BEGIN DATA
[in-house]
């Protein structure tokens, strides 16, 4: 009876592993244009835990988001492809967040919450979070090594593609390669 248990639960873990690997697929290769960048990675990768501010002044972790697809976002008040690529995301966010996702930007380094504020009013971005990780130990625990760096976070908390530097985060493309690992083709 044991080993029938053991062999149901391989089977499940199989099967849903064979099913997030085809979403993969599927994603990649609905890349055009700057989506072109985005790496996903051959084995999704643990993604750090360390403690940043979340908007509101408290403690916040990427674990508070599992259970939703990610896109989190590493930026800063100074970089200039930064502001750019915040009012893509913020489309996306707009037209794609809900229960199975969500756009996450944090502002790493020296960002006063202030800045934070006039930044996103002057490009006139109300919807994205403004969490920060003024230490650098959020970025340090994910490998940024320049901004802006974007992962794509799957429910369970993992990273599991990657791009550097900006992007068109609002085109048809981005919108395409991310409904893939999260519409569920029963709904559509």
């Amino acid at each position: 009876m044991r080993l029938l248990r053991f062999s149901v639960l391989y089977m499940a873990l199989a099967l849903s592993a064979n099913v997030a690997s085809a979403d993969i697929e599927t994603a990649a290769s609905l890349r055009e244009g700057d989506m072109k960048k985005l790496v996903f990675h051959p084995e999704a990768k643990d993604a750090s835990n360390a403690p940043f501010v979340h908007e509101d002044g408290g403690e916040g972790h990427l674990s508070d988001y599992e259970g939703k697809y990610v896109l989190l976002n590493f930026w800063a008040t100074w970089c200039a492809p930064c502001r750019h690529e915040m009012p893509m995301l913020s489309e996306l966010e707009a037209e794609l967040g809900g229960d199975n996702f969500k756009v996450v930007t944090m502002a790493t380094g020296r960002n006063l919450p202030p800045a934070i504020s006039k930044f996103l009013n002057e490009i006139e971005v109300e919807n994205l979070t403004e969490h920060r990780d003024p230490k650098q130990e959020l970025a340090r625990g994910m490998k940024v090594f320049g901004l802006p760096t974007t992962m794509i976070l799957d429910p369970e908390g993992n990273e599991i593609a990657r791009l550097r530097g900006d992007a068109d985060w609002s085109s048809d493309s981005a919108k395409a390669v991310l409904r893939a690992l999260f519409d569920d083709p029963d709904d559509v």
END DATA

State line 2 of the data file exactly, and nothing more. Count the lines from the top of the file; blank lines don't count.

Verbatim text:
């Protein structure tokens, strides 16, 4: 009876592993244009835990988001492809967040919450979070090594593609390669 248990639960873990690997697929290769960048990675990768501010002044972790697809976002008040690529995301966010996702930007380094504020009013971005990780130990625990760096976070908390530097985060493309690992083709 044991080993029938053991062999149901391989089977499940199989099967849903064979099913997030085809979403993969599927994603990649609905890349055009700057989506072109985005790496996903051959084995999704643990993604750090360390403690940043979340908007509101408290403690916040990427674990508070599992259970939703990610896109989190590493930026800063100074970089200039930064502001750019915040009012893509913020489309996306707009037209794609809900229960199975969500756009996450944090502002790493020296960002006063202030800045934070006039930044996103002057490009006139109300919807994205403004969490920060003024230490650098959020970025340090994910490998940024320049901004802006974007992962794509799957429910369970993992990273599991990657791009550097900006992007068109609002085109048809981005919108395409991310409904893939999260519409569920029963709904559509």